A constitution does not only organize the separation of powers within a state but also protects inalienable rights and freedoms of individuals. Yet, when it comes to amending constitutions, the “people” may – seemingly – correct all wrongs. Even the unconstitutional constitutional amendments doctrine is based on delegation theory that takes the “people” as the main holder of constitution-making power. However, populist leaders also refer to the same principle while pushing for their constitutional agendas that could undermine fundamental rights and are very willing to use referenda as a legitimizing tool. Thus, this paper will argue that this approach to unconstitutional constitutional amendments doctrine feeds the populist rhetoric rather than putting an effective barrier to abusive constitutionalism. It will illustrate this thesis by using the two latest Turkish constitutional amendments to suggest that the discussion should rather focus on developing a new understanding of the “people” as constituent power.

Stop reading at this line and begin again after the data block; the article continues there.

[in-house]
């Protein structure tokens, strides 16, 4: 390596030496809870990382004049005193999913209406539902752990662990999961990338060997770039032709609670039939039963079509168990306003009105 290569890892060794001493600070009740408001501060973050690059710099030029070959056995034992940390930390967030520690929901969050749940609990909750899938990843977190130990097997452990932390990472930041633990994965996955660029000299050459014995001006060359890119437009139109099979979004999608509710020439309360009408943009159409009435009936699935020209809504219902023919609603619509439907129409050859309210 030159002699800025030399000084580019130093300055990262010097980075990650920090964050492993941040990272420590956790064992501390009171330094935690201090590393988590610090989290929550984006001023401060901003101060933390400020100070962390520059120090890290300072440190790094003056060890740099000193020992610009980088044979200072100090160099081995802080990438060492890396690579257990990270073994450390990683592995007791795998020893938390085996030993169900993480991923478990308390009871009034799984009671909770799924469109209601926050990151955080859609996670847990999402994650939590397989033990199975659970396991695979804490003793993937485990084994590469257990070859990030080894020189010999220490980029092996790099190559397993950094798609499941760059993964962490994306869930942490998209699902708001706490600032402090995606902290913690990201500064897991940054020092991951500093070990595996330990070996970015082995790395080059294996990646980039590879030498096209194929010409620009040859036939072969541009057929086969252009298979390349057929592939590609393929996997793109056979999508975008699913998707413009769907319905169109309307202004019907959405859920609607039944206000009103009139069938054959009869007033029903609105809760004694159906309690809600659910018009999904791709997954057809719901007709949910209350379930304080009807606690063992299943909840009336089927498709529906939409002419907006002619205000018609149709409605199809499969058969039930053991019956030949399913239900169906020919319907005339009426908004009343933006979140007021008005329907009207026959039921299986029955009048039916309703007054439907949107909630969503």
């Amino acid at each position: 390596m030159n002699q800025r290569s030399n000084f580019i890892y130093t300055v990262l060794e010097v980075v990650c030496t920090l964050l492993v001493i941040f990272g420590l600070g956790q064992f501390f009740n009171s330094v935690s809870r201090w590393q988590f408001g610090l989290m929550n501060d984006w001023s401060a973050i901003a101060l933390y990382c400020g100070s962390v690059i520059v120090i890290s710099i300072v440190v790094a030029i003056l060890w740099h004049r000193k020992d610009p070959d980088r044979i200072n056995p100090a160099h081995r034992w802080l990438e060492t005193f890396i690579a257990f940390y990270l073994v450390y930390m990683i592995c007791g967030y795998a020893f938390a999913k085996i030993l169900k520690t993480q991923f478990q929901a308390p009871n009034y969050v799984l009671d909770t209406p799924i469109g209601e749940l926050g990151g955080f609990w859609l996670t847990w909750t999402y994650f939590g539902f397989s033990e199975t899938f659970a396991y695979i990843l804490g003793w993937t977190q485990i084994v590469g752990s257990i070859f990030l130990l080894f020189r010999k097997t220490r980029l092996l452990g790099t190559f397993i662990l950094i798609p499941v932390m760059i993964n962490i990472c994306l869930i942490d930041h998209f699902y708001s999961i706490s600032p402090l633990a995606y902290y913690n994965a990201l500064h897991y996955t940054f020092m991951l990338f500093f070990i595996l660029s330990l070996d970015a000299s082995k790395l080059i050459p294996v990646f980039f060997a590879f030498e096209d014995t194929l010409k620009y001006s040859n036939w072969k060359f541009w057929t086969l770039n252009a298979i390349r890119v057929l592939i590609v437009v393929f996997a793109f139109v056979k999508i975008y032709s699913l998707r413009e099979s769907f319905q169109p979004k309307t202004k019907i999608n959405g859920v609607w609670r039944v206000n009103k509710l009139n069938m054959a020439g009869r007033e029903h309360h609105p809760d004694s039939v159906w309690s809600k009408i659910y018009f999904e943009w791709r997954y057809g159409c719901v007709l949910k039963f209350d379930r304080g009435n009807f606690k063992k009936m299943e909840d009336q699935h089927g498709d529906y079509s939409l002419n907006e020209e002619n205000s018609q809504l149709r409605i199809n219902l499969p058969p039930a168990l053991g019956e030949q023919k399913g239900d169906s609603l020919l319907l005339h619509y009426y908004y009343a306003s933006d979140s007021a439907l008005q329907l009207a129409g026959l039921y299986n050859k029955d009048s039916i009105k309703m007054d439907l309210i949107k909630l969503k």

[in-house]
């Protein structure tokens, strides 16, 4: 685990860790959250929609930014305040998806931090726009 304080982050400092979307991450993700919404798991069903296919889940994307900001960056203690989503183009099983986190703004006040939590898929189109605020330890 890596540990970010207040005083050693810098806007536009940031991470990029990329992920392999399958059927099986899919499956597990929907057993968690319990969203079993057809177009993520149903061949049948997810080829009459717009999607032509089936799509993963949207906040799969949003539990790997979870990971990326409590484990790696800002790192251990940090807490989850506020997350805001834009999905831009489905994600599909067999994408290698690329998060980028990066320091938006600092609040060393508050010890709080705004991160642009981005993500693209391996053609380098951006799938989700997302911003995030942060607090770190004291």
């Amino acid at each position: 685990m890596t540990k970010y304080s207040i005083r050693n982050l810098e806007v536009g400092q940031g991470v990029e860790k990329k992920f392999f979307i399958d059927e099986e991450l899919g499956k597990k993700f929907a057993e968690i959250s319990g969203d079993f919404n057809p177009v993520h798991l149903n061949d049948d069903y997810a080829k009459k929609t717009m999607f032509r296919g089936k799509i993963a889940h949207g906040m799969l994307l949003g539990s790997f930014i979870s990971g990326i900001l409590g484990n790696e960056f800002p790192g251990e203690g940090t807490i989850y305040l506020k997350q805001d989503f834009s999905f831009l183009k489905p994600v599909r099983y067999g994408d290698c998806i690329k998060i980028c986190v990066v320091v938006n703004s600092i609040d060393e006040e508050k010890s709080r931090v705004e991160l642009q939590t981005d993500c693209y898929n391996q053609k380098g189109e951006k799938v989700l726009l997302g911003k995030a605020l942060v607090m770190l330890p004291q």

We look forward to welcoming you on July 3-5, 2023 for our Annual Conference entitled "Islands and Ocean: Public Law in a Plural World." The conference will take place at the Victoria University of Wellington, in New Zealand.Call For Papers and Panels